NEWSOM SPOTLIGHTS IMPORTANCE
Offers reminder on ranked choice voting method
Mayor Gavin Newsom
From the Mayor's Office of Communications
November 1, 2005
Speaking at Portsmouth Square in Chinatown, Mayor Newsom yesterday
urged San Franciscans to vote while also focusing on the recently
implemented Ranked-Choice Voting Method. Ranked-choice voting
allows voters to rank a first, second, third, choice for a single
On November 8, 2005, San Franciscans will vote in contests for
three local offices: Assessor-Recorder, Treasurer and City Attorney.
In addition, voters will decide on nine local ballot measures
and eight statewide measures. The November 8th election will be
the second election in which San Franciscans use ranked-choice
voting to elect local officials. Voters amended the City Charter
in March 2002 to require the use of the new voting method.
"The right to vote is an important and fundamental right
that must never be taken for granted," said Mayor Newsom.
"An effective government is one that is responsive and accountable
to its citizens and voting allows for the opportunity to have
a voice in the political process," Newsom continued.
Ranked-choice votes are counted by having all first-choice votes
counted first, and if a candidate receives a majority (50%+1)
of the first-choice votes, that candidate is elected. If no candidate
receives a majority of the first-choice votes, a process of eliminating
candidates and transferring votes begins. The candidate who received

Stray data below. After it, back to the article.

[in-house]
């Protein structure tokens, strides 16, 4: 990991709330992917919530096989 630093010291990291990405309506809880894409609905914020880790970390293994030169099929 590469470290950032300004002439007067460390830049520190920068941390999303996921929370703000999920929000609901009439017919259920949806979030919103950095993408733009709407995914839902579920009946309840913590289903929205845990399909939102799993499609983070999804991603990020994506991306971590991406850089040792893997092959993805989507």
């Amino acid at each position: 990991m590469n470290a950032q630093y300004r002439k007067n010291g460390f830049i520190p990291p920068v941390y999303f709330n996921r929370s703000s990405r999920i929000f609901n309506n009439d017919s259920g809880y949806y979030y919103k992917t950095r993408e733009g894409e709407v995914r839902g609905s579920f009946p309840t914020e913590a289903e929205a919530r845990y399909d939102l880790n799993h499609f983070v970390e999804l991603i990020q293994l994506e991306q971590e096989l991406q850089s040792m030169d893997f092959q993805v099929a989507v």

the fewest number of first choice votes is eliminated, and votes
cast for the eliminated candidate are transferred to the voter's
next-choice candidate. The votes are then recounted. If any candidate
receives a majority of the remaining votes, that candidate is
elected. If no candidate receives a majority of the remaining
votes, the process of eliminating candidates and transferring
votes is repeated, until one candidate receives a majority.
Jackson Zhou, Community Outreach Coordinator
for San Francisco Department of Elections
San Francisco voters will use ranked choice voting to elect the
following officials: Mayor, Sheriff, District Attorney, City Attorney,
Treasurer, Assessor-Recorder, Public Defender, and members of
the Board of Supervisors. The recently implemented Ranked Choice
Voting does not apply to candidates for School Board, Community
College Board, nor candidates for State and Federal Office.
Charles McNulty, San Francisco Department of Elections
Arturo Cosenza, San Francisco Department of Elections